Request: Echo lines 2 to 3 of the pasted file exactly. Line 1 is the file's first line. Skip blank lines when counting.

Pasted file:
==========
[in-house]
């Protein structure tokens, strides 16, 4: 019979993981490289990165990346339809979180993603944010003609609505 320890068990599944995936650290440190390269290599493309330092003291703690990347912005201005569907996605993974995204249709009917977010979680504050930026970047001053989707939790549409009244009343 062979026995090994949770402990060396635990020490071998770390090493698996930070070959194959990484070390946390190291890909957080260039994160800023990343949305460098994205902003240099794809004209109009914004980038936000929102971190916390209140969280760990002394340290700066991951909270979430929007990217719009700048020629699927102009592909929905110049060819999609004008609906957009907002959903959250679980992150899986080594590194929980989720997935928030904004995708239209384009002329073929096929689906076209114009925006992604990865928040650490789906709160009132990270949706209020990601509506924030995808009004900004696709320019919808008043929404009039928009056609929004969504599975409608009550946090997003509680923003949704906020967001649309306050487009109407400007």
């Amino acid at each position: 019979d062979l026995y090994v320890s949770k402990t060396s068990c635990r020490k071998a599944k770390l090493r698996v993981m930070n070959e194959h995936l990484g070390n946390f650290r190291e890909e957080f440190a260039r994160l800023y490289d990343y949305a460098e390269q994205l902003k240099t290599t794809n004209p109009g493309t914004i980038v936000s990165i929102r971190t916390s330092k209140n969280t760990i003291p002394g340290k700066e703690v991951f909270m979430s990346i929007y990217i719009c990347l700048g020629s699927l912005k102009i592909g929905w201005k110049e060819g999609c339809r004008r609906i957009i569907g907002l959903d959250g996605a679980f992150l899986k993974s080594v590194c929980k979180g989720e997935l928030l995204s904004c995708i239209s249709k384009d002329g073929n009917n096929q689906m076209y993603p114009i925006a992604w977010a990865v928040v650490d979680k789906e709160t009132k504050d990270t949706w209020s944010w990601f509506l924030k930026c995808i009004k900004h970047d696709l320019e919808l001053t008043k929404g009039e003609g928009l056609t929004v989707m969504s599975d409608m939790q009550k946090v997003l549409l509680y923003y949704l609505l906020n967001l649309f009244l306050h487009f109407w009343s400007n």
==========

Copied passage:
């Protein structure tokens, strides 16, 4: 019979993981490289990165990346339809979180993603944010003609609505 320890068990599944995936650290440190390269290599493309330092003291703690990347912005201005569907996605993974995204249709009917977010979680504050930026970047001053989707939790549409009244009343 062979026995090994949770402990060396635990020490071998770390090493698996930070070959194959990484070390946390190291890909957080260039994160800023990343949305460098994205902003240099794809004209109009914004980038936000929102971190916390209140969280760990002394340290700066991951909270979430929007990217719009700048020629699927102009592909929905110049060819999609004008609906957009907002959903959250679980992150899986080594590194929980989720997935928030904004995708239209384009002329073929096929689906076209114009925006992604990865928040650490789906709160009132990270949706209020990601509506924030995808009004900004696709320019919808008043929404009039928009056609929004969504599975409608009550946090997003509680923003949704906020967001649309306050487009109407400007």
């Amino acid at each position: 019979d062979l026995y090994v320890s949770k402990t060396s068990c635990r020490k071998a599944k770390l090493r698996v993981m930070n070959e194959h995936l990484g070390n946390f650290r190291e890909e957080f440190a260039r994160l800023y490289d990343y949305a460098e390269q994205l902003k240099t290599t794809n004209p109009g493309t914004i980038v936000s990165i929102r971190t916390s330092k209140n969280t760990i003291p002394g340290k700066e703690v991951f909270m979430s990346i929007y990217i719009c990347l700048g020629s699927l912005k102009i592909g929905w201005k110049e060819g999609c339809r004008r609906i957009i569907g907002l959903d959250g996605a679980f992150l899986k993974s080594v590194c929980k979180g989720e997935l928030l995204s904004c995708i239209s249709k384009d002329g073929n009917n096929q689906m076209y993603p114009i925006a992604w977010a990865v928040v650490d979680k789906e709160t009132k504050d990270t949706w209020s944010w990601f509506l924030k930026c995808i009004k900004h970047d696709l320019e919808l001053t008043k929404g009039e003609g928009l056609t929004v989707m969504s599975d409608m939790q009550k946090v997003l549409l509680y923003y949704l609505l906020n967001l649309f009244l306050h487009f109407w009343s400007n």